As a kid, my family owned two new Ramblers...a 63 and 65.
By the time you came along it was AMC.

WinM1895
12-06-2013, 10:30 PM
1917: Charlie Nash, former GM president, bought the Thomas B. Jeffrey Co. of Kenosha WI, changed its name to Nash Motors.

1937: Nash bought the Kelvinator Corp, name changed to Nash-Kelvinator. 1954: Nash-Kelvinator merged with Hudson to form AMC (American Motors Corporation).

Both the Nash & Hudson names were dropped at the end of the 1957 model run.

1902/13 Rambler (Thomas B. Jeffrey Co.) / 1950/57 Nash Rambler / 1955/56 Hudson Rambler / 1958/69 AMC Rambler.

All Studebakers are body on frame construction, all 1950/69 Ramblers are unitized construction-body/frame is a one piece welded assembly.

Skybolt
12-06-2013, 10:44 PM
The all new 63 Rambler was years ahead if the 62, and in the opinion of many, far better than the Lark. The 64 Studebakers looked more modern, like the Rambler, but were old under the sheet metal.

As much as I am not a fan of the 62 sheet metal I would like to see a 64 go head to head in any type of race with the 63 Rambler and see which comes out best. Of course each could use whatever they could in any factory trim available. I just can't see your point being valid but I don't know Ramblers that well. A 64 fully optioned with an R series package is one of the best for many years. Just look at the PSMCD each year. I don't see many AMC derivatives beating any Studebakers.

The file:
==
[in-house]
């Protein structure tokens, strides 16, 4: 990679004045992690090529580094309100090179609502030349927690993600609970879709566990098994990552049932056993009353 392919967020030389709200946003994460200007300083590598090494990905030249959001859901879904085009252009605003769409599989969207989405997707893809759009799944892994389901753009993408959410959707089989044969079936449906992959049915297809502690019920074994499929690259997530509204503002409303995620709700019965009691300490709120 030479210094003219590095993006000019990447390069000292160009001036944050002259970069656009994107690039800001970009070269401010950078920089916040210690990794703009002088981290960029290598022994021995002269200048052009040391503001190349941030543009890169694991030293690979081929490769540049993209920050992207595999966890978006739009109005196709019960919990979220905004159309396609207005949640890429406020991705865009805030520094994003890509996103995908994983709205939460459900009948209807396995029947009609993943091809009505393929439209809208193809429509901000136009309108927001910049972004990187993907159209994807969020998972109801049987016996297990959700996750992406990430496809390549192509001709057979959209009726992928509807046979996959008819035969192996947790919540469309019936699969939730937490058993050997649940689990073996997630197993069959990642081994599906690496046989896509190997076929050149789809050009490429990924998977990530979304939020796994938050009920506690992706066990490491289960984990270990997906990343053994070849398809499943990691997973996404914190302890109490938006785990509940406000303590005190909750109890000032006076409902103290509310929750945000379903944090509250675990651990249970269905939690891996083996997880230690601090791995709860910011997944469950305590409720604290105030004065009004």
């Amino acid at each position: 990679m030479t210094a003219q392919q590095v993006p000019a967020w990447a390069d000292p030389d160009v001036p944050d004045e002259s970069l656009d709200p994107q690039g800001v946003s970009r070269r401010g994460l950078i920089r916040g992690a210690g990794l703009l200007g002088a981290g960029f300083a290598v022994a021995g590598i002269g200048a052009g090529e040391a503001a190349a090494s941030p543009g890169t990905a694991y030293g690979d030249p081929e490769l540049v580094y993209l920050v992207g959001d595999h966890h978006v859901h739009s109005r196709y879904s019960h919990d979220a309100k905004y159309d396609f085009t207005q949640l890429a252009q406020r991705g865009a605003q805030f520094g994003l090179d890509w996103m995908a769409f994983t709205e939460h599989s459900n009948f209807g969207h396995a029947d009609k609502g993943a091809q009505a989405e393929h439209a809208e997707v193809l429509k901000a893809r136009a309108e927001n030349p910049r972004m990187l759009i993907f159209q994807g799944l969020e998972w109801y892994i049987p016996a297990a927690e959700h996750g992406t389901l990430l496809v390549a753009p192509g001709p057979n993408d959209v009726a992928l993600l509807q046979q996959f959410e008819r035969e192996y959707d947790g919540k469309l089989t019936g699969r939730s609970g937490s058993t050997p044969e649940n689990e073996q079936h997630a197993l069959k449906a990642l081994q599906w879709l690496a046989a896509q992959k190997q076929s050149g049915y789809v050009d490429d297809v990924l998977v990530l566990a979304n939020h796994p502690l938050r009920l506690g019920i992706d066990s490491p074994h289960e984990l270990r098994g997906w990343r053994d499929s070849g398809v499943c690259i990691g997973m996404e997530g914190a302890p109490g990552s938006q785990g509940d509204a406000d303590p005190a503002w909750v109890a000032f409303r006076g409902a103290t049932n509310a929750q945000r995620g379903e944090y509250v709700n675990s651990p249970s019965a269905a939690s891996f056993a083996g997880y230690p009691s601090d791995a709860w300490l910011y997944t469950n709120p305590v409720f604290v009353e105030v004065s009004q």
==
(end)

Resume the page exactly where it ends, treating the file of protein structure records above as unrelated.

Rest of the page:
JBOYLE
12-06-2013, 10:53 PM
As much as I am not a fan of the 62 sheet metal I would like to see a 64 go head to head in any type of race with the 63 Rambler and see which comes out best. Of course each could use whatever they could in any factory trim available. I just can't see your point being valid but I don't know Ramblers that well. A 64 fully optioned with an R series package is one of the best for many years. Just look at the PSMCD each year. I don't see many AMC derivatives beating any Studebakers.